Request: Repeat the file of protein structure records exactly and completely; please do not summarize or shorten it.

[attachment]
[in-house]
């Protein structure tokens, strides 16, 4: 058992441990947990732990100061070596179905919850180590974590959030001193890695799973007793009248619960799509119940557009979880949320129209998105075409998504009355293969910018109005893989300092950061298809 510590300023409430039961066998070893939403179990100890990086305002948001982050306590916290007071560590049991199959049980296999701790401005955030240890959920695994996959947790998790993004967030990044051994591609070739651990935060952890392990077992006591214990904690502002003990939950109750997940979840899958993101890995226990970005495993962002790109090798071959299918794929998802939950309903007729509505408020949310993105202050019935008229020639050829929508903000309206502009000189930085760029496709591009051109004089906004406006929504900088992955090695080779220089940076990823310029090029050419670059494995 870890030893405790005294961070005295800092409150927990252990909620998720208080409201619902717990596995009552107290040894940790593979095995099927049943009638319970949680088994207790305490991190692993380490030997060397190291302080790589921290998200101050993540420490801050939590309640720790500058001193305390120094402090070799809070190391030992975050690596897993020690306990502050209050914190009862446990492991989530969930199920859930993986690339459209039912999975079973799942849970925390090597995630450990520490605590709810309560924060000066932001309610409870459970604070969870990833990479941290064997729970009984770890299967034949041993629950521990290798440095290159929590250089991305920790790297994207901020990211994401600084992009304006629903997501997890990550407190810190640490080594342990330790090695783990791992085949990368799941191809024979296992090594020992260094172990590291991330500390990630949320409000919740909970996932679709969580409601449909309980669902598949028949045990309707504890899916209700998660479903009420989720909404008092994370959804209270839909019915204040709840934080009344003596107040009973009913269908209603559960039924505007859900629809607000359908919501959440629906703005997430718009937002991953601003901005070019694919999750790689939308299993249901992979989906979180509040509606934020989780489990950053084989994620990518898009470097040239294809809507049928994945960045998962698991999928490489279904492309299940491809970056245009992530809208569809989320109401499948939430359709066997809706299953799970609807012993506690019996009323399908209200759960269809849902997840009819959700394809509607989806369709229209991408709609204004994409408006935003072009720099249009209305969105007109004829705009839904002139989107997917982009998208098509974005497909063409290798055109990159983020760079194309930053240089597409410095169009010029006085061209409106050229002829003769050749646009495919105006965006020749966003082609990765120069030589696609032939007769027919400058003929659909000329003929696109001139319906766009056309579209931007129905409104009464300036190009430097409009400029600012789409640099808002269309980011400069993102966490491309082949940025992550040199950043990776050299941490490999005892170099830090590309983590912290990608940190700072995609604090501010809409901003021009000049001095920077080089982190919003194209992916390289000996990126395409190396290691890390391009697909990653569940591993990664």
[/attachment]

[in-house]
């Protein structure tokens, strides 16, 4: 058992441990947990732990100061070596179905919850180590974590959030001193890695799973007793009248619960799509119940557009979880949320129209998105075409998504009355293969910018109005893989300092950061298809 510590300023409430039961066998070893939403179990100890990086305002948001982050306590916290007071560590049991199959049980296999701790401005955030240890959920695994996959947790998790993004967030990044051994591609070739651990935060952890392990077992006591214990904690502002003990939950109750997940979840899958993101890995226990970005495993962002790109090798071959299918794929998802939950309903007729509505408020949310993105202050019935008229020639050829929508903000309206502009000189930085760029496709591009051109004089906004406006929504900088992955090695080779220089940076990823310029090029050419670059494995 870890030893405790005294961070005295800092409150927990252990909620998720208080409201619902717990596995009552107290040894940790593979095995099927049943009638319970949680088994207790305490991190692993380490030997060397190291302080790589921290998200101050993540420490801050939590309640720790500058001193305390120094402090070799809070190391030992975050690596897993020690306990502050209050914190009862446990492991989530969930199920859930993986690339459209039912999975079973799942849970925390090597995630450990520490605590709810309560924060000066932001309610409870459970604070969870990833990479941290064997729970009984770890299967034949041993629950521990290798440095290159929590250089991305920790790297994207901020990211994401600084992009304006629903997501997890990550407190810190640490080594342990330790090695783990791992085949990368799941191809024979296992090594020992260094172990590291991330500390990630949320409000919740909970996932679709969580409601449909309980669902598949028949045990309707504890899916209700998660479903009420989720909404008092994370959804209270839909019915204040709840934080009344003596107040009973009913269908209603559960039924505007859900629809607000359908919501959440629906703005997430718009937002991953601003901005070019694919999750790689939308299993249901992979989906979180509040509606934020989780489990950053084989994620990518898009470097040239294809809507049928994945960045998962698991999928490489279904492309299940491809970056245009992530809208569809989320109401499948939430359709066997809706299953799970609807012993506690019996009323399908209200759960269809849902997840009819959700394809509607989806369709229209991408709609204004994409408006935003072009720099249009209305969105007109004829705009839904002139989107997917982009998208098509974005497909063409290798055109990159983020760079194309930053240089597409410095169009010029006085061209409106050229002829003769050749646009495919105006965006020749966003082609990765120069030589696609032939007769027919400058003929659909000329003929696109001139319906766009056309579209931007129905409104009464300036190009430097409009400029600012789409640099808002269309980011400069993102966490491309082949940025992550040199950043990776050299941490490999005892170099830090590309983590912290990608940190700072995609604090501010809409901003021009000049001095920077080089982190919003194209992916390289000996990126395409190396290691890390391009697909990653569940591993990664």